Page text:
“It was very surprising,” Amberley said, realizing she enjoys history, which was not her favorite subject in school. She learned about modern technology through digital media studies at Texas Christian University (TCU). Amberley graduated from TCU in 2010 with a bachelor’s degree in film, television and digital media and now uses cutting-edge technology to help preserve the past. She reads courthouse records, notes in family Bibles and even personal diaries, which are mostly two-line entries lacking any emotion. Some were as simple as, “Today I sowed wheat. Today I went to town and sold five watermelons,” Amberley said. “Once you realize all these people were real people with actual lives and feelings, all of the sudden, it’s real. It’s interesting, and it’s exciting.”
The physical geography has changed so much over the decades. Having a bridge built was a big deal in the local community, because residents often trekked through the creeks and rivers on horseback or in wagons. People living on farms and ranches outside of town came to downtown Weatherford more often than what many might think. The square was the hub, where all the activity and social events took place. “They had a more active social life than modern people do, because there was no television. We have some great pictures of all these clubs and revivals,” Amberley said, grinning.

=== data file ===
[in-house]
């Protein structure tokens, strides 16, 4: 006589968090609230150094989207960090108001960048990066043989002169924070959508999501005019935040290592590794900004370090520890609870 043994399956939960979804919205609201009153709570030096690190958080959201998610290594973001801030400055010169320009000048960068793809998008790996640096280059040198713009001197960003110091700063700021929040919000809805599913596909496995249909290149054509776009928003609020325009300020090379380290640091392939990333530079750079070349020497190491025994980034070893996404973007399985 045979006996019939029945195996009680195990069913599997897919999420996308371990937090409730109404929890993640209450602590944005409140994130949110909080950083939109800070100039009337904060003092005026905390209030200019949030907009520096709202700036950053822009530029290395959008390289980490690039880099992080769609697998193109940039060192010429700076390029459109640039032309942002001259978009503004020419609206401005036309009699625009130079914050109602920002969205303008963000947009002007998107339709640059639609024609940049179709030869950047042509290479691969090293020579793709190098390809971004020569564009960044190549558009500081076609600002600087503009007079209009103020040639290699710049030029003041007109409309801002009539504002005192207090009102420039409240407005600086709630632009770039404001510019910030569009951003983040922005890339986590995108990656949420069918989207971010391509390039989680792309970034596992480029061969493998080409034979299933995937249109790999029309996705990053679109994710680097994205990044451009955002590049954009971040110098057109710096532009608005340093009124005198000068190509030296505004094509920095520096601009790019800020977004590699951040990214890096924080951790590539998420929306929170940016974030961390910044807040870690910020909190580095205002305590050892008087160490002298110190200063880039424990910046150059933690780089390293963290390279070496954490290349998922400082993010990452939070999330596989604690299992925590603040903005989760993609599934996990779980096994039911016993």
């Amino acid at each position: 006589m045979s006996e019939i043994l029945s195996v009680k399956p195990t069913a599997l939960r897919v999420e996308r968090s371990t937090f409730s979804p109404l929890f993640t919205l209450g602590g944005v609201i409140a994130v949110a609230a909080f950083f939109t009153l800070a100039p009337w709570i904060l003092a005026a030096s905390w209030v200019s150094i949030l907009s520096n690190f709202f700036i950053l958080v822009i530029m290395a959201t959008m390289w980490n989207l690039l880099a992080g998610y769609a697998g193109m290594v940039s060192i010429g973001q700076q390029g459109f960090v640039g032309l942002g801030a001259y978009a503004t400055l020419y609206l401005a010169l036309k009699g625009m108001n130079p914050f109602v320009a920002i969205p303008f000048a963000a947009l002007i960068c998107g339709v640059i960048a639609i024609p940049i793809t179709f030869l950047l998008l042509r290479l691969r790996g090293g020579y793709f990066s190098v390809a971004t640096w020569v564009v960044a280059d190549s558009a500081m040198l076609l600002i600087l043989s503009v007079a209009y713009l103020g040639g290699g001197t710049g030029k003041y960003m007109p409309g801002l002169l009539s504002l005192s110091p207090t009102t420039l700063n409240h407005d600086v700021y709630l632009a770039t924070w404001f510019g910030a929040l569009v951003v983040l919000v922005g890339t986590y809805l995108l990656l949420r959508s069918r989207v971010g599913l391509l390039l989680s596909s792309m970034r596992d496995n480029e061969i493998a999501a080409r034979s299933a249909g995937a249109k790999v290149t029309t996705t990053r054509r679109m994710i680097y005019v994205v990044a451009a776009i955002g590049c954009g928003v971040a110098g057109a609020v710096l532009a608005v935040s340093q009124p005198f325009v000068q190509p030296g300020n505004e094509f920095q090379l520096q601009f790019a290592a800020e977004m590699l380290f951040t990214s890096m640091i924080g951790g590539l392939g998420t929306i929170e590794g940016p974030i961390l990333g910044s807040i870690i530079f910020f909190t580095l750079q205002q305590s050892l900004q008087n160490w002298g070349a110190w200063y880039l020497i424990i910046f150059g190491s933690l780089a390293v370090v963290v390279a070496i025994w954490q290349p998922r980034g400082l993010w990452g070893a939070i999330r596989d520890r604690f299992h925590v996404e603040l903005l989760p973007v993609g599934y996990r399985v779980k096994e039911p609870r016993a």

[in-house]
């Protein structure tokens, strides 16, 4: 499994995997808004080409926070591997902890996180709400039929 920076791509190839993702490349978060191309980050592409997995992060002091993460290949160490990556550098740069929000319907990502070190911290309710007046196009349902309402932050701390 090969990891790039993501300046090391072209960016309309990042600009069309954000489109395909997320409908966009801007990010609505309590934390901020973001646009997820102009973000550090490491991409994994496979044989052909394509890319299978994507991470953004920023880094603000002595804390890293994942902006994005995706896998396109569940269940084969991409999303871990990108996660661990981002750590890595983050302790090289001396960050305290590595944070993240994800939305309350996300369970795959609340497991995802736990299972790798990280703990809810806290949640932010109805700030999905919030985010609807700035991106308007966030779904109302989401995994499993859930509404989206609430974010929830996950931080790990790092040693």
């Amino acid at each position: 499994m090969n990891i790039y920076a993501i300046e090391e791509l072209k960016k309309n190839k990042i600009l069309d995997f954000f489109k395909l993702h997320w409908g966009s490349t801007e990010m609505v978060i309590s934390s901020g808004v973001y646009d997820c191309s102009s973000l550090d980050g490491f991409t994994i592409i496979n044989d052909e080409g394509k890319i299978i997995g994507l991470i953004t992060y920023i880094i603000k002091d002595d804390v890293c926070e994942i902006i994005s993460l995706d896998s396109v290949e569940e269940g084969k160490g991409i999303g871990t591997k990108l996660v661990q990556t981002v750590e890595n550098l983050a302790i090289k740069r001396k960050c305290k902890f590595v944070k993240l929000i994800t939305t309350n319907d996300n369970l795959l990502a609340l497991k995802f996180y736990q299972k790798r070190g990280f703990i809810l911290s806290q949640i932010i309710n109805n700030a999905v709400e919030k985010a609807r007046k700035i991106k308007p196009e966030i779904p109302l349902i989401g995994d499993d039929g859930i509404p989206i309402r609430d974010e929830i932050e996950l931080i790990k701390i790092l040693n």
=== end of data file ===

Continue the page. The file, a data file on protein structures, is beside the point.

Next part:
They may have had some free time for socializing, but early residents made everything from scratch. “The women would have contests to see who could spin the most wool, like it was a game,” Amberley chuckled. They would then make that wool into clothing for their families.
Christy explained that more than a century ago, residents’ lives were basically scheduled around the seasons and growing crops. “You can’t make it go fast. You’ve got time. The wheat is going to grow, and the cattle are going to eat. It’s not like every second is filled,” Christy said.
Reading the now brown-tinted papers and seeing the black-and-white photographs of decades past gives Amberley more of a sense of what it was like in the late 1880s. She recently visited
a local graveyard and often wonders what those from the past went through. “You can see stories in the gravestones,” she said.